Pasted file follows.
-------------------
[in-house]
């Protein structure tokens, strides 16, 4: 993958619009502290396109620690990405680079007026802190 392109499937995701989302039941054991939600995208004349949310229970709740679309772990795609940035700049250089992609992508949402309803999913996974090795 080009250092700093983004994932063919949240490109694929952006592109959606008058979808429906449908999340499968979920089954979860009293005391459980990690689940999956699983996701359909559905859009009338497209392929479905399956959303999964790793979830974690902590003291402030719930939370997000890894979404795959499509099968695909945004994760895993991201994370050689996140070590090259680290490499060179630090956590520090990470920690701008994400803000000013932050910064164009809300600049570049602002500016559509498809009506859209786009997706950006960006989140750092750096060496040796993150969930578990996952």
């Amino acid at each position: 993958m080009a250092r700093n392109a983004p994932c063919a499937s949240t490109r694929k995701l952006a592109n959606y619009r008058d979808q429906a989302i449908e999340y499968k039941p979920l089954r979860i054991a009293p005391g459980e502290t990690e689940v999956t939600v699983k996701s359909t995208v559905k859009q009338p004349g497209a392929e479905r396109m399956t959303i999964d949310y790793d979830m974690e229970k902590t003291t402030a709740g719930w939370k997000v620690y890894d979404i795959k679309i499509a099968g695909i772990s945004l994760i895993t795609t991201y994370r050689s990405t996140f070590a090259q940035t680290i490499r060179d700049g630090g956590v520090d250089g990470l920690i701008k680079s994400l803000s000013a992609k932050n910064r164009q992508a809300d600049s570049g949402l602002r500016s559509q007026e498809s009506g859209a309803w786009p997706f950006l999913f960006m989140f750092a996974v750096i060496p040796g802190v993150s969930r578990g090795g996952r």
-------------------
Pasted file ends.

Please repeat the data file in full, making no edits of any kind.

[in-house]
């Protein structure tokens, strides 16, 4: 993958619009502290396109620690990405680079007026802190 392109499937995701989302039941054991939600995208004349949310229970709740679309772990795609940035700049250089992609992508949402309803999913996974090795 080009250092700093983004994932063919949240490109694929952006592109959606008058979808429906449908999340499968979920089954979860009293005391459980990690689940999956699983996701359909559905859009009338497209392929479905399956959303999964790793979830974690902590003291402030719930939370997000890894979404795959499509099968695909945004994760895993991201994370050689996140070590090259680290490499060179630090956590520090990470920690701008994400803000000013932050910064164009809300600049570049602002500016559509498809009506859209786009997706950006960006989140750092750096060496040796993150969930578990996952």
């Amino acid at each position: 993958m080009a250092r700093n392109a983004p994932c063919a499937s949240t490109r694929k995701l952006a592109n959606y619009r008058d979808q429906a989302i449908e999340y499968k039941p979920l089954r979860i054991a009293p005391g459980e502290t990690e689940v999956t939600v699983k996701s359909t995208v559905k859009q009338p004349g497209a392929e479905r396109m399956t959303i999964d949310y790793d979830m974690e229970k902590t003291t402030a709740g719930w939370k997000v620690y890894d979404i795959k679309i499509a099968g695909i772990s945004l994760i895993t795609t991201y994370r050689s990405t996140f070590a090259q940035t680290i490499r060179d700049g630090g956590v520090d250089g990470l920690i701008k680079s994400l803000s000013a992609k932050n910064r164009q992508a809300d600049s570049g949402l602002r500016s559509q007026e498809s009506g859209a309803w786009p997706f950006l999913f960006m989140f750092a996974v750096i060496p040796g802190v993150s969930r578990g090795g996952r």